The size of this study gave the researchers enough statistical power to compare amyloid prevalence across different ApoE genotypes. E4/E4 carriers started accumulating amyloid at the youngest age, followed by E3/E4, E2/E4, E3/E3, and E2/E3 carriers. Notably, the amyloid prevalence among E3/E4 carriers was 10 percent higher than it was among E2/E4 carriers across all groups without dementia, highlighting a protective effect of the E2 allele that had not been observed in the smaller, 2015 study.

For people with a clinical diagnosis of AD dementia, the trends were different. For one, amyloid-PET consistently detected a slightly higher percentage of amyloid-positive people than did CSF Aβ42, even when the scientists recalculated the cutoffs. As reported in 2015, the prevalence of amyloid dipped slightly with advancing age among those with AD dementia, ranging from 91 percent at age 50 to 81 percent by age 95. However, in the current study, this dip was no longer statistically significant. ApoE4 carriers with dementia were more likely to harbor amyloid pathology than their noncarrier counterparts, with a prevalence of 97 percent for homozygotes, 87 percent for heterozygotes, and 80 percent for noncarriers.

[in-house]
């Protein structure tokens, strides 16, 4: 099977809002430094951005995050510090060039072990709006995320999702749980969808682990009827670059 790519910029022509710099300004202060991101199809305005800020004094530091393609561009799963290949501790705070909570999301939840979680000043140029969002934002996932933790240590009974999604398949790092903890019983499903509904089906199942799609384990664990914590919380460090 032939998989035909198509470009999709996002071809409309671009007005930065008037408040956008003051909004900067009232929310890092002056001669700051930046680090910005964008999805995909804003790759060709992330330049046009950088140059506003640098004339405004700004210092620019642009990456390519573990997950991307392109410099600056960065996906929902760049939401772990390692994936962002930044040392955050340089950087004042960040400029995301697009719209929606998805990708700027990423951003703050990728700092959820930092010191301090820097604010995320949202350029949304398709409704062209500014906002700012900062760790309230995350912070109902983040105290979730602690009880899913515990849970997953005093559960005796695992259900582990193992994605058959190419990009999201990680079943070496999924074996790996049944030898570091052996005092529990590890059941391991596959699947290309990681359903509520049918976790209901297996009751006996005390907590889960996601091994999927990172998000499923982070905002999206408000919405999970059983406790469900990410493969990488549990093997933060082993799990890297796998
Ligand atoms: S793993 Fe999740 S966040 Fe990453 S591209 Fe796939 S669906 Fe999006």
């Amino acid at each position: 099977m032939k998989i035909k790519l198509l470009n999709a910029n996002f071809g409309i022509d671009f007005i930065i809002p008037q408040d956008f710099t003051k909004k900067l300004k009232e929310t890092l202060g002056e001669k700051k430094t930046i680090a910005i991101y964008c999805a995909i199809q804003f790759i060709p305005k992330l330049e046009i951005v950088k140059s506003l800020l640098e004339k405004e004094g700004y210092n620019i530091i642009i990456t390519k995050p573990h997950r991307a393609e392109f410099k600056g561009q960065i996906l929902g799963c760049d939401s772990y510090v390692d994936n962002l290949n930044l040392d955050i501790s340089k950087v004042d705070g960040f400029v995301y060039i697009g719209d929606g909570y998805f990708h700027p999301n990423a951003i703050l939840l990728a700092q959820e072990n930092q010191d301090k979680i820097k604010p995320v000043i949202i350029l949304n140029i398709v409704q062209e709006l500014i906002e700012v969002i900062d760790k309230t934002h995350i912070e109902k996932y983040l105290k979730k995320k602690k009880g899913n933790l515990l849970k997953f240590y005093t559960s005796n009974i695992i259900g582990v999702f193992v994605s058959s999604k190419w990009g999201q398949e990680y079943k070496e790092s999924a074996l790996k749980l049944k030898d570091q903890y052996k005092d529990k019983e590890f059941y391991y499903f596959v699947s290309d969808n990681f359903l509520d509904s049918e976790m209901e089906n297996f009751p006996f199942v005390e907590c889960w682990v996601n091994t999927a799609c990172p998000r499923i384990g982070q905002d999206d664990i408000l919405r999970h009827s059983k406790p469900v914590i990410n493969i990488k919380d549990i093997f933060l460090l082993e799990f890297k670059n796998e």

As in 2015, amyloid accumulation was similar between the sexes, regardless of age or cognitive status. Among those without dementia, people with more education tended to have more amyloid, suggestive of cognitive reserve in the face of pathology. In people with AD dementia, educational level correlated with more amyloid, but only up to age 60.